U.S. Geological Survey Maps of the Area


 
 

HiddenBrooke is near today’s intersection of Rolling Road and the two parkways in Springfield, Virginia. This new intersection has been built on top of an old Fairfax County crossroads. Not too long ago, Rolling and Hooes Road crossed here and the very small community of Barkers Crossroads showed up on maps after 1900. It is still a place name in the county and Google maps will find it for you.

This page shows portions of four maps from 1900, 1956, 1964, and 1994 published by the United States Geological Survey. Barkers Crossroads is in the lower left corner of each of the maps. Because these maps were created by the United States Government, they are in the public domain and you are free to copy them if you wish.

↓1900 map.↓ Click here to download the entire map. ”Barker’s

1945 map not shown. Click here to download the entire 1945 map.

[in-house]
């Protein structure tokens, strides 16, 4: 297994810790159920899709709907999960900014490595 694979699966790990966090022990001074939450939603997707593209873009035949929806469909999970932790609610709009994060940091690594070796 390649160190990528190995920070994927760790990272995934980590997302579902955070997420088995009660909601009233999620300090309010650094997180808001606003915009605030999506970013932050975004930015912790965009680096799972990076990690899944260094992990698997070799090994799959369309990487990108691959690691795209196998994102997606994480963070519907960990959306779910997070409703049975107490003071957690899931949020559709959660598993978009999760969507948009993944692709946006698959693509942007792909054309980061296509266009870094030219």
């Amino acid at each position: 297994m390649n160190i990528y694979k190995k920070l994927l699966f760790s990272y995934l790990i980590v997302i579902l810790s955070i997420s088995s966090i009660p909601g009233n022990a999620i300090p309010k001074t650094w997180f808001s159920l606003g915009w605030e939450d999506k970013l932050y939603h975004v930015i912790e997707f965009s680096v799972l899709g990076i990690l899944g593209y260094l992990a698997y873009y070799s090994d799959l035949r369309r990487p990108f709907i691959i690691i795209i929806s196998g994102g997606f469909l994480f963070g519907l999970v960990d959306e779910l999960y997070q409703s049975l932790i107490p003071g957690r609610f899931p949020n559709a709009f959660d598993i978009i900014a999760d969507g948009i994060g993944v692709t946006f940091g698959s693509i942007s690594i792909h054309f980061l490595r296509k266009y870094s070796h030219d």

↓1956 map.↓ Click here to download the entire map. ”Barker’s

↓1964 map.↓ Click here to download the entire map. ”Barker’s

↓1994 map.↓ Click here to download the entire map. ”Barker’s

Maps reveal different mysteries to different people. A technically-minded person might note the ruler-straight dashed line labeled “Telephone” on the 1956 and the 1964 maps that cut at an angle through the Barker’s Crossroads area. A remnant of this line is the trail behind the “Winter Forest” sign on Hunter Village Drive across from the Rolling Road intersection. The poles, marked “C&P Telephone,” and a guy wire between the poles still run along the two-block trail but the telephone line, a 250-pair black cable, is no longer there. It was removed after the turn of the century. You can see this line in the USGS maps running all the way from Falls Church to the outskirts of Richmond, where it finally joins U.S. Route 1. This unique telephone line avoided roads and towns all the way to Richmond, except that subdivisions grew up around and through it. In many sections satellite photos show remains of a jeep road alongside it. I wonder what it was for? Long distance circuits between Washington and Richmond? Why didn’t they march down Route 1 where they would be easier to maintain? And if it was such a good idea then, why don’t they carry fiber-optic lines today?

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